There are no admission requirements for this elective course.
The course will address the making of maps from both a theoretical and practical perspective. The course is created for all departments and artistic disciplines.
Collectively, seminal texts on cartography will be examined and each participant will create, record, edit, produce and distribute an individual map project that will be discussed during the sessions. Students are open to explore alternative digital and analog tools to produce their map.
Each session will be concluded by a public lecture on topics like atlases, Jacques Bertin, critical cartography, forensics, Google Earth, GPS, post-representational cartography, self-tracking and surveillance.
Themes and lectures: Themes and Lectures
The objectives of the course are to gain a theoretical understanding of the production and use of maps.
Learn how to make a map from the collecting of data, to editing and transforming this data into a map, to the producing and distributing it in print, online or otherwise.
The final outcome of this course will be a map.
Dates, times and locations
The lectures/workgroups and the exam take place at KABK and online:
Wednesdays from 13.00-19.00hrs.:
1 Wednesday 30-09-2020, 3 hours classical and 3 hours individual (room PA.011)
2 Wednesday 14-10-2020, 3 hours classical and 3 hours individual (online)
3 Wednesday 04-11-2020, 3 hours classical and 3 hours individual (room PD.210)
4 Wednesday 25-11-2020, 3 hours classical and 3 hours individual (online)
5 Wednesday 09-12-2020, 3 hours classical and 3 hours individual (room PC.214)
Mode of instruction
Lectures and workshops
The evaluation of the student will be based on the student project.
The project will address on the one hand critical competencies like the understanding of the broader context in which the map operates, both in a political/societal sense and a theoretical one. The project will also deal with organizational and communicative competencies of making large data sets manageable and understandable for others.
The creative competency of the course lies in combining these critical and functional aspects of the map. How to express the political position of the mapmaker while making a project that is open enough to empower the map user.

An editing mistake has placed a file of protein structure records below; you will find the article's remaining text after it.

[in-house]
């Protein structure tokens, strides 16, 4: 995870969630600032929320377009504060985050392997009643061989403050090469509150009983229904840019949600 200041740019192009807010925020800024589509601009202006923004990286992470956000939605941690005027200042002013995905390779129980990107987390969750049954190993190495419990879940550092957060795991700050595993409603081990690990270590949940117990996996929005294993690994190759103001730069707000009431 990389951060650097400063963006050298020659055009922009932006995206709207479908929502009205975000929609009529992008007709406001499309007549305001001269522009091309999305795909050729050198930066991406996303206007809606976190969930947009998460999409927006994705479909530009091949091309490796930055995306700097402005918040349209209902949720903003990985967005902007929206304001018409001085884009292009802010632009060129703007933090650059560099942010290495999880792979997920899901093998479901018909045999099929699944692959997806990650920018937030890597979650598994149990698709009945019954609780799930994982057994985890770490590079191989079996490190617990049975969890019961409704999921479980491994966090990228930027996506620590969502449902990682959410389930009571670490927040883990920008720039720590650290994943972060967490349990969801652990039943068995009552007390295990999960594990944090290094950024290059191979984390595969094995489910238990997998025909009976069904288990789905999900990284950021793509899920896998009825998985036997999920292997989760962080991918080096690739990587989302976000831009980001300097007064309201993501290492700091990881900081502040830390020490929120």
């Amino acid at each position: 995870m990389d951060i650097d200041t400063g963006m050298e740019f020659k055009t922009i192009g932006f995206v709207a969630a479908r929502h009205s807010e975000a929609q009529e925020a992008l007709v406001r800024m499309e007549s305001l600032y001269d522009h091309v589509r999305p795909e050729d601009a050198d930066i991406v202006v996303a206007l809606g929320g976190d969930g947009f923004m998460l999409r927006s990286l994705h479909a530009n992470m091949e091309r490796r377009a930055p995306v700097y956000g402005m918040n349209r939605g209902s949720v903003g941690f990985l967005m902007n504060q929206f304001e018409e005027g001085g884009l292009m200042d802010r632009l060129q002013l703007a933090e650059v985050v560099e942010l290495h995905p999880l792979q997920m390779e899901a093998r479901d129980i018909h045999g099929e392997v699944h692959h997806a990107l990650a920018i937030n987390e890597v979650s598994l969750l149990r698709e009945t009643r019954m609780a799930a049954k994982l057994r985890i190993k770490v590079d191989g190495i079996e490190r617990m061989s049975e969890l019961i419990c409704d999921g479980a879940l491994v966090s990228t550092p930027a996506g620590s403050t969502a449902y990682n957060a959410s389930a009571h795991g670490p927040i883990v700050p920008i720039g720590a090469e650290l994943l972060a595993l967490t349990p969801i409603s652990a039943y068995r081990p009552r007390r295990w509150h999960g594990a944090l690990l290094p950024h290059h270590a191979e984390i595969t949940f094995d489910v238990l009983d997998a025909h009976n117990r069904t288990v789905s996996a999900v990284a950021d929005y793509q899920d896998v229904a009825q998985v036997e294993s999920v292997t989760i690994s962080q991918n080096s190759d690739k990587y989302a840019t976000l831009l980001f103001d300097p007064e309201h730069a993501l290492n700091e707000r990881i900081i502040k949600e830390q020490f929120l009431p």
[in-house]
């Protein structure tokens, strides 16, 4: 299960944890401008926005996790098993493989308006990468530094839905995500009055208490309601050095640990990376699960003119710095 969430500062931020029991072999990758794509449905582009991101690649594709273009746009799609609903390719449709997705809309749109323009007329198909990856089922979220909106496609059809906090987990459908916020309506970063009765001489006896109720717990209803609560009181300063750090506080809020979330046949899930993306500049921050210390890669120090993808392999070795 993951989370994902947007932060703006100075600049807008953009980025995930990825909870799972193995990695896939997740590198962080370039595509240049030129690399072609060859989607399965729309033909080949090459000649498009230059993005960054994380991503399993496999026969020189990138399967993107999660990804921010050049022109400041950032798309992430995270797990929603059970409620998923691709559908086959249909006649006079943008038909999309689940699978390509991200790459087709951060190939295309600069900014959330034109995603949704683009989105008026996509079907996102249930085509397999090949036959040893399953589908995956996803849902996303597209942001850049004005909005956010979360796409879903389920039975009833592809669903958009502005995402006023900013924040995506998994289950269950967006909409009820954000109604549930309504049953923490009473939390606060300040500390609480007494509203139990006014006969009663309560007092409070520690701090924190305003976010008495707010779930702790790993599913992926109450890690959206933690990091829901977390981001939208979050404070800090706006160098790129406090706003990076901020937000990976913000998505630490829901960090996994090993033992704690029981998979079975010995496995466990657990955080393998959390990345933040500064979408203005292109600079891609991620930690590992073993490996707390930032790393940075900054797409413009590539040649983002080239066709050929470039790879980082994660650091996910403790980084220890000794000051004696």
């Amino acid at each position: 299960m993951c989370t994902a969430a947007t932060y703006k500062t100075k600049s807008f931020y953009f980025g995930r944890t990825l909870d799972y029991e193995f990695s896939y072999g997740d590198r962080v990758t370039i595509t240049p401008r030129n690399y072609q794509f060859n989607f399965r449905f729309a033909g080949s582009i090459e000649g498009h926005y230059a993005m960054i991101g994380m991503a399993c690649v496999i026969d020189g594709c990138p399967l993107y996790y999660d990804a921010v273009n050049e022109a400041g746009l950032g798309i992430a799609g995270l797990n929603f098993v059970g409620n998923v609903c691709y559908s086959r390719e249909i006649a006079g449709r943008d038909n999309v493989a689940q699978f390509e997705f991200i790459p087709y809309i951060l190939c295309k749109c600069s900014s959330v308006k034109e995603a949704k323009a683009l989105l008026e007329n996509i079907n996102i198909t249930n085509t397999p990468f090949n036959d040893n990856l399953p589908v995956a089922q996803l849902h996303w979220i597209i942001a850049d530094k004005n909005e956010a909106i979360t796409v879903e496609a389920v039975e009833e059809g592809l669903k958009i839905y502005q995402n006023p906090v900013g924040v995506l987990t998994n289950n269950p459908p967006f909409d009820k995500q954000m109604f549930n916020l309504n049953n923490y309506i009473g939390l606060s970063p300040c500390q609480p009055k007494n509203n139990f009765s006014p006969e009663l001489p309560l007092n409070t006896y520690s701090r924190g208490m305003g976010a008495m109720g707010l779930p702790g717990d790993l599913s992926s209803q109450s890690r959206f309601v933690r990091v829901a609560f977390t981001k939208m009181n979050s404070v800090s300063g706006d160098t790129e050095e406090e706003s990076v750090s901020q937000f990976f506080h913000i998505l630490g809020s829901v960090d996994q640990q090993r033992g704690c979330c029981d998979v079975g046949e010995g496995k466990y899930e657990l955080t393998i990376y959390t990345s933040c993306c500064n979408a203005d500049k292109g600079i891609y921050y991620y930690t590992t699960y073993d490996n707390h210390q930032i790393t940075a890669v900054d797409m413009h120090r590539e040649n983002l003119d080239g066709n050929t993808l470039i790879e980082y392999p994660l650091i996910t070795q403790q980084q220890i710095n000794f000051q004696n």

List the required readings:
Bertin, Jacques, Semiology of Graphics: Diagrams Networks Maps (1967; Redlands: Esri Press, 2011).
Blauvelt, Andrew, ‘Tool (Or, Post-production for the Graphic Designer’, in Graphic Design: Now in Production, eds. Andrew Blauvelt and Ellen Lupton Ellen (Minneapolis: Walker Art Centre, 2011), 23–31.
Caquard, Sébastien, ‘A Post-Representational Perspective on Cognitive Cartography’, in Progress in Human Geography 39, no. 2 (2015), 225–235.
Crampton, Jeremy W. and John Krygier, ‘An Introduction to Critical Cartography’, in ACME: An International E-Journal for Critical Geographies 4, no. 1 (2005), 11–33.
Drucker, Johanna, Graphesis. Visual Forms of Knowledge Production (Cambridge: Harvard University Press, 2014).
Harley, J.B., ‘Deconstructing the Map’ (1989), in The Map Reader: Theories of Mapping Practice and Cartographic Representation, eds. Martin Dodge, Rob Kitchin and Chris Perkins (Chichester: John Wiley & Sons, 2011), 56–64.
Kitchin, Rob and Martin Dodge, ‘Rethinking Maps’, in Progress in Human Geography 31 (3) 2007, 331–344.
Kurgan, Laura, Close Up at a Distance. Mapping, Technology, and Politics (New York: Zone Books, 2013).
Lupton, Deborah, ‘Self-Tracking Modes: Reflexive Self-Monitoring and Data Practices’, paper for the ‘Imminent Citizenships: Personhood and Identity Politics in the Informatic Age’ workshop, 27 August 2014.
Offenhuber, Dietmar, ‘Maps of Daesh: The Cartographic Warfare Surrounding Insurgent Statehood’, in GeoHumanities 4 (2018).
Parks, Lisa, ‘Plotting the Personal: Global Positioning Satellites and Interactive Media’, in Cultural Geographies 8, no. 2 (2001), 209–222.
Weizman, Eyal, Forensic Architecture: Violence at the Threshold of Detectability (Brooklyn: Zone Books, 2017).
Zuboff, Shoshana, ‘Google as a Fortune Teller. The Secrets of Surveillance Capitalism’, in Frankfurter Allgemeine Zeitung, 5 March 2016.
Lecturer: Joost Grootens
Coordinator: Emily Huurdeman
Joost Grootens is a graphic designer, researcher and educator. His studio SJG designs books, maps, typefaces, spatial installations and digital information environments for publishers like Lars Müller Publishers, nai010 publishers, Park Books, Phaidon press; educational and research institutes like ETH Zürich, Future Cities Laboratory Singapore, KADK Copenhagen, TU Delft; and museums such as Boijmans Van Beuningen Museum Rotterdam, Stedelijk Museum Amsterdam and Van
Abbemuseum Eindhoven. Joost Grootens leads the masters programme Information Design at Design Academy Eindhoven, and is a university lecturer at the Academy of Creative and Performing Arts at Leiden University. Grootens is a mapping tutor at KADK Copenhagen and Professor Information Architecture at ISIA Urbino. researching the blurring of the maker-user divide in current map making practices.
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